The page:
On the 14th Lieutenant Cushing U. S. Navy, was hotly engaged for several hours with a large force at the mouth of the West Branch. His loss was severe, but the enemy suffered much and had some artillery dismounted. The enemy opened a ten-gun battery near the Norfleet house for the purpose of destroying the gunboats and of covering a crossing. Lieutenant Lamson, with the Mount Washington, West End, and Stepping Stones, engaged the battery for some hours in the most gallant manner, but was compelled to drop down to the West Branch. The mount Washington, completely riddled and disabled, grounded, as did the West End, and both towed off by the Stepping Stones. The rudder of the Alert was broken. Several batteries on the river were opened with fine effect and others were pushed with all dispatch toward completion. More or less skirmishing and artillery fire on all portions of the lines. In the night the Smith Briggs, lying near my headquarters, was attacked, but Captain Lee and the guns-of the draw-brigade repulsed the enemy.
On the 15th the between Suffolk and West Branch was reported by the best authorities at 10,000, with a pontoon train under the immediate command of General French. About noon our batteries, under the direction of General Getty, below the mouth of Jericho Creek, were warmly engaged with the Norfleet battery. Four of the rebel 20-pounder rifles were dismounted and the battery was silenced. A party sent out on the Edenton road captured the camp equipage of one regiment. Fear of an ambuscade prevented taking of many prisoners.
On the 17th Major Stratton, with a force of cavalry, held South Mills, which is the key to nearly all the approaches from North Carolina on the south side of the Dismal Swamp. There was much skirmishing on all the avenues of approach with some field artillery. General Terry's front was much annoyed from the first day by the near approach of riflemen. Under his orders the enemy was signally punished.* General French's engineer was taken prisoner by Lieutenant Cushing's pickets. He was laying out works and had a map of Suffolk, which he tore to pieces.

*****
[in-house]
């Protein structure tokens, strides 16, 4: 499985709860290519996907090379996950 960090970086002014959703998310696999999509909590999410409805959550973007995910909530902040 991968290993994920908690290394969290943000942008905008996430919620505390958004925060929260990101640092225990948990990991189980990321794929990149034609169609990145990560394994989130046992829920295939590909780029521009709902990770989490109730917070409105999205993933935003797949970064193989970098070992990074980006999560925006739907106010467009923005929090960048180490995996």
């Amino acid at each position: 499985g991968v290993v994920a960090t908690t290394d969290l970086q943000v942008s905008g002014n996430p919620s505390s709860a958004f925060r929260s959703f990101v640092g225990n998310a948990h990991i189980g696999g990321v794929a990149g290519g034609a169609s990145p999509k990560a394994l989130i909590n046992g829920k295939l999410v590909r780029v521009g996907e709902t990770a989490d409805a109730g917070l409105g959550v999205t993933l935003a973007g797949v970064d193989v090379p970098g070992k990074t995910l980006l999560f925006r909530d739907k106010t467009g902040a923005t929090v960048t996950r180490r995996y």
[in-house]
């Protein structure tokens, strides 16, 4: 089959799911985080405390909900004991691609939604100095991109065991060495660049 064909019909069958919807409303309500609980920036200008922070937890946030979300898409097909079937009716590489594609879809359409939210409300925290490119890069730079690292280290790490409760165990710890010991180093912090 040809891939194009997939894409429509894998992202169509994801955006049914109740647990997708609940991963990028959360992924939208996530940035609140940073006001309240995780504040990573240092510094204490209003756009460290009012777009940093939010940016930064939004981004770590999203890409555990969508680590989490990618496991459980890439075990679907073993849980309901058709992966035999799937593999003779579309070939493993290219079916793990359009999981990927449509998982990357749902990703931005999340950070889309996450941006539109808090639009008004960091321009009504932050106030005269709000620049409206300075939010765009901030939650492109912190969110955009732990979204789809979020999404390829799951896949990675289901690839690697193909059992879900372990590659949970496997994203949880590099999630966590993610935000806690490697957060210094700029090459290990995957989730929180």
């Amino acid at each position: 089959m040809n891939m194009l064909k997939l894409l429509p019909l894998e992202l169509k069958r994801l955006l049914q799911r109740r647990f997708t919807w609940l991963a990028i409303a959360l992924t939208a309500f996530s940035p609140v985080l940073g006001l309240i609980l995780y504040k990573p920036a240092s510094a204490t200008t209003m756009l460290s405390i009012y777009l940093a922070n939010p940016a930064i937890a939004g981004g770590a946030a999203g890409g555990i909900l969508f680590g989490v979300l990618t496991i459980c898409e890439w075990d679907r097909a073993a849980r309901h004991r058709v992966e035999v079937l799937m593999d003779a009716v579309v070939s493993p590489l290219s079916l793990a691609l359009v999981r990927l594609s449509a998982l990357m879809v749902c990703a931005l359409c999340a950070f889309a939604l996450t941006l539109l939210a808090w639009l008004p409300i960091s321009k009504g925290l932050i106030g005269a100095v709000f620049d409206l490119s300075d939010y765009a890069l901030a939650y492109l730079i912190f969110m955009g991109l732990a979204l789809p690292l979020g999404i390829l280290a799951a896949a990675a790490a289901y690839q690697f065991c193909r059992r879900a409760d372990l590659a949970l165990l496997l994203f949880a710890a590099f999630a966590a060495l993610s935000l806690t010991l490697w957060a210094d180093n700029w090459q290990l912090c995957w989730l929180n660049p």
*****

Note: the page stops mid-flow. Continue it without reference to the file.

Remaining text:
On the 18th the enemy was very active in throwing up new batteries and rifle-pits along the river. A heavy one was in progress near the mouth of West Branch of Hill's Point. Admiral Lee, U. S. Navy, ordered all the boats out of the Upper Nansemond, lest they should be destroyed, leaving the whole defense of the river to the land forces. The admiral was urged whole defense of the river to the land forces. The admiral was urged to reconsider his orders. Upon my representation the order was temporarily suspended.
On the 19th, about dusk, General Getty and Lieutenant Lamson executed most successfully a plan which had been agreed upon for crossing the river and capturing Battery Huger at the mouth of the West Branch. The Eighty-ninth New York and Eighth Connecticut were taken over on the Stepping Stones. Five pieces of artillery, 9 officers, and 120 soldiers were captured. It was well conceived and ably conducted, and reflects great honor on the combined arms. Lieutenant Lamson suggested the enterprise, landed with four of his howitzers, and played a brilliant part. Captain Stevens was conspicuous for his gallant conduct in this affair and deserves mention; also Lieutenants McKechnie and Faxon, aides of General Getty.
McKechnie and Faxon, aides of General Getty.
On the 20th Major Stratton visited Elizabeth City, N. C., and found
* Return of Terry's brigade, First Division, Seventh Army Corps, for April, 1863, gives the following casualties in this affair of the 17th: Three privates killed and 10 wounded.